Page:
Loretta continues her complete systematic emasculation of Leroy by demolishing one of his last crumbling bastions of male power, his control over the TV remote. With the loss of his ability to control the channels during their prime time viewing, what else really remains of Leroy's domestic hegemony at this point? He certainly doesn't have any power over his money or dinner or where to go out for entertainment. A deft blow by Loretta, well worth the $19.99 for the universal remote at the local RadioShack. Loretta ties it up 2-2.
Had Loretta brought Leroy along to the local branch of the FTC Bureau of Consumer Protection to witness her fervid "complaint" about his recent lamp purchase, it would obviously be a point. Unfortunately, sans Leroy, it's just another case of a crazy woman wasting everyone's time with her ridiculously misguided view about how the Consumer Protection Bureau works. Loretta's failure to break the tie ends the showdown on an undecided push.
Well, actually it's not the numbers that lie but the people who provide those numbers, but I get what you're trying to get across with your joke. I have to admit Leroy is boldly entering into some dangerous, edgy territory here by going after a woman's age. It's defiantly playing with fire, especially with a woman that's so madly obsessed with maintaining a heavy fog of lies about her superficial appearance and age. Right now Loretta is doing a fine job hiding her homicidal rage under that smiling mask of sanity in the background. Whatever may happen to Leroy later tonight, at least he'll always have today's point.
Loretta digs into the current event headlines for her latest belittling of Leroy's paycheck. Her reference to the "Pay Czar", the popularly known moniker for Kenneth Feinberg the appointed Special Master for TARP Executive Compensation who oversees the compensation of high level executives at corporations that received federal bailout money, jokingly implies that Leroy is a highly compensated top executive. So when she's asking Leroy if the pay czar is aware of his salary she's sarcastically implying that he is receiving an unapproved, excessively high compensation package from his bailed out company. A simple, "whoa there Rockefeller" would have sufficed, but then who am I to question the master? Loretta scores the point.
Nothing is worse than when the Lockhorns quit picking on each other and try their hand at terrible social commentary. Their current "rant" on the decline of television quality is about as lazy and worthless as it gets. Their complaint manages to be generic and trite and at the same time overly general and maddeningly non-specific. Once you add in the fossilized Jerry Springer reference you've got yourself a completely wasted day. To think Loretta could have been landing a cutting remark about Leroy's couch potato lifestyle or Leroy could have been sticking it to Loretta about her incessant harping. Push all around.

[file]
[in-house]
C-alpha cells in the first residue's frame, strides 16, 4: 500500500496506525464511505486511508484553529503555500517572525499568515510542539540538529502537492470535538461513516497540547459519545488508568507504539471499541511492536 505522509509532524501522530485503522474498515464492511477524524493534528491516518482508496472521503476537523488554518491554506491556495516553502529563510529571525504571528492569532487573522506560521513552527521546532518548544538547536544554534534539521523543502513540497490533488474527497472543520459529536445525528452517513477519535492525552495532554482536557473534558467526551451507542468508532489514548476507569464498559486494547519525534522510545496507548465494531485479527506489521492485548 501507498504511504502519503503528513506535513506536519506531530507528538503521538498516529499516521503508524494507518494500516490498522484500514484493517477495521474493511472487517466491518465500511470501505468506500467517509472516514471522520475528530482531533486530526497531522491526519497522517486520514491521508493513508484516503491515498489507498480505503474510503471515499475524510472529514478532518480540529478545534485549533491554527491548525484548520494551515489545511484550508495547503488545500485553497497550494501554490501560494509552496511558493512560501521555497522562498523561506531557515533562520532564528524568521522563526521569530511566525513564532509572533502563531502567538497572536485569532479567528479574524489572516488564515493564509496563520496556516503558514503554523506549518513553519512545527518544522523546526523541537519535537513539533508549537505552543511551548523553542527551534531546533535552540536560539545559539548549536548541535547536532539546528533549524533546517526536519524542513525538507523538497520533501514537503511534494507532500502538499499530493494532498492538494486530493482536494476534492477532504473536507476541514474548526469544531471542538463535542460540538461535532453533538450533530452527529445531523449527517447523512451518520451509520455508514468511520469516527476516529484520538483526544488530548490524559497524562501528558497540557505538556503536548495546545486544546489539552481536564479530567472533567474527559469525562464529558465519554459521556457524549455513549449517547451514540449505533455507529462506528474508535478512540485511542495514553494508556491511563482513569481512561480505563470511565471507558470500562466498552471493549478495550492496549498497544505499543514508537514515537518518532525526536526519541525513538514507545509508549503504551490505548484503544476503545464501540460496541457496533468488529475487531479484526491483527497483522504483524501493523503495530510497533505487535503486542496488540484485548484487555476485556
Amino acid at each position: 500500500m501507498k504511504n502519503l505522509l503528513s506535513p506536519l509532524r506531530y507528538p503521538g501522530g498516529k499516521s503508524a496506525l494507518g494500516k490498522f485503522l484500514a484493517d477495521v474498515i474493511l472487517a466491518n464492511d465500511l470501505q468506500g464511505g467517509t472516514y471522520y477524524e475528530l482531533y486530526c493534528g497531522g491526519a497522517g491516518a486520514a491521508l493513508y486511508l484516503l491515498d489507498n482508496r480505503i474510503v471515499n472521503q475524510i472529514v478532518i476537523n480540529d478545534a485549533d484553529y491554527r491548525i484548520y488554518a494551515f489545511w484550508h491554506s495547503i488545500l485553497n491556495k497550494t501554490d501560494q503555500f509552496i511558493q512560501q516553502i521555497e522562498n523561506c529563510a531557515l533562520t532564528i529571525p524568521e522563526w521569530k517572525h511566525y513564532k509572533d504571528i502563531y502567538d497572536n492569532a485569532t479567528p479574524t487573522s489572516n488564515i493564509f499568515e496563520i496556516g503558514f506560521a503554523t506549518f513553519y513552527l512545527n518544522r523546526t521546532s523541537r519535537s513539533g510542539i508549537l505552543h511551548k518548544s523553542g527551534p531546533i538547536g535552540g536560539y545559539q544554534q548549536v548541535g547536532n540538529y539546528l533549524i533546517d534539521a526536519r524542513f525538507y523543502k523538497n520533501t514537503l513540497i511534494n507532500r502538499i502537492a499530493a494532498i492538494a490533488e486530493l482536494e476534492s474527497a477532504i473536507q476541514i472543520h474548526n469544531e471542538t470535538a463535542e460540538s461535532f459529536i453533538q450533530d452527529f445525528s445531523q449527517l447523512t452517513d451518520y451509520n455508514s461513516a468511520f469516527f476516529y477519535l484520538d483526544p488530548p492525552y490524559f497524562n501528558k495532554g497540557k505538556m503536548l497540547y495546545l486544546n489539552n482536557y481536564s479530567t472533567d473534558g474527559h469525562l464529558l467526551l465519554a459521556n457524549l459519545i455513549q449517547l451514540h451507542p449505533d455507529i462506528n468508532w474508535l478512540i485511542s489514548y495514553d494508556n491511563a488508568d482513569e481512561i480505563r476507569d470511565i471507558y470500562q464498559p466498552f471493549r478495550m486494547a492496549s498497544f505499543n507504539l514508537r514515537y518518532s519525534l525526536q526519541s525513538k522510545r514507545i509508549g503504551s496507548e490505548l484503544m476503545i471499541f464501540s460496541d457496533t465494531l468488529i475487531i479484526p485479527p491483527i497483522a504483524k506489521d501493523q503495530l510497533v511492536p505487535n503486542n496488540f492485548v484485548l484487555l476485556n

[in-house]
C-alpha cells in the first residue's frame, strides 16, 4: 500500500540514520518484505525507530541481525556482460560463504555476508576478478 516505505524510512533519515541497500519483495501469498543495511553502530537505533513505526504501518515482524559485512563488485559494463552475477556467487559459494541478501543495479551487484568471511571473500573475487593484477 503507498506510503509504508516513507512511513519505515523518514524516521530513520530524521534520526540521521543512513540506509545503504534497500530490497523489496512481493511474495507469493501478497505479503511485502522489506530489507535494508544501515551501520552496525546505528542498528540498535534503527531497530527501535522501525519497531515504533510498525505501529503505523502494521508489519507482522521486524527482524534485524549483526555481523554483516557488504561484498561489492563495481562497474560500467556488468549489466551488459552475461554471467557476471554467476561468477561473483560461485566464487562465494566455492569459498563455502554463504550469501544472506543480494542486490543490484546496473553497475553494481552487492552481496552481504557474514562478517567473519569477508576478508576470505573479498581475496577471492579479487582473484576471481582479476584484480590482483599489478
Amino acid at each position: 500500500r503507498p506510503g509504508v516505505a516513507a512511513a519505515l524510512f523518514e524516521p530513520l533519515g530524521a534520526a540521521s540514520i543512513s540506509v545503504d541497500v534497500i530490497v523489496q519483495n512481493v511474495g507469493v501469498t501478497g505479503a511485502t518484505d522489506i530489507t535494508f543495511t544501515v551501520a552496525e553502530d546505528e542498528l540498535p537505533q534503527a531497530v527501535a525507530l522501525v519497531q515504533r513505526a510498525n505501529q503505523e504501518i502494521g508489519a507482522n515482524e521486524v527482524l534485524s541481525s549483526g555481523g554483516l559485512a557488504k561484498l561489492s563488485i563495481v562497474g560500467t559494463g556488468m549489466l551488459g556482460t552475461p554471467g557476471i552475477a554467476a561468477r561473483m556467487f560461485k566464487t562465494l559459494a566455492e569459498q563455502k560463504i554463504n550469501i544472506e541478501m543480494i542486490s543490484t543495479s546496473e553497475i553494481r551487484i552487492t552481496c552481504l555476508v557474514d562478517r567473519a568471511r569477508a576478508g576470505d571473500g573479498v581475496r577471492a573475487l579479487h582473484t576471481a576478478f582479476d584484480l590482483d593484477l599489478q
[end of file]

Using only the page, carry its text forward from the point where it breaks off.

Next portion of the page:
After nearly four months, Loretta returns to the local shoe store to once again torment the poor frazzled, nameless salesman, notorious for being the only other character who Loretta has made more miserable than Leroy in a scene. This time, Loretta is intent on torturing him for countless hours with her agonizing indecisiveness, forcing him to go through box after box after box of freakishly large women's shoes until he has completely lost his mind. Leroy can only just sit back and soak up the schadenfreude. Also, I really hope Leroy's mustachioed buddy is just another frustrated husband waiting for his wife to finish shopping rather than some creepy pervert who purchases women's shoes for his own sick pleasures. Leroy gets the point.
I'm trying to breakdown Loretta's evaluation of Leroy in this scene. While it's quite likely that Leroy has failed in all three elements of his wedding vows, the fact that Loretta only mentions that he is no good at multi-tasking may imply that he could be faithful in at least one of the categories. If I had to pick one of the three it would be "honor". I guess since Leroy has yet to actually divorce Loretta, he has honored their unholy union. From a process of elimination perspective, it certainly can't be "love" since that's physically impossible for a Lockhorn, while "cherish" would imply some degree of happiness, a highly unlikely scenario. One can still miserably and begrudgingly "honor" an agreement. Yet another push.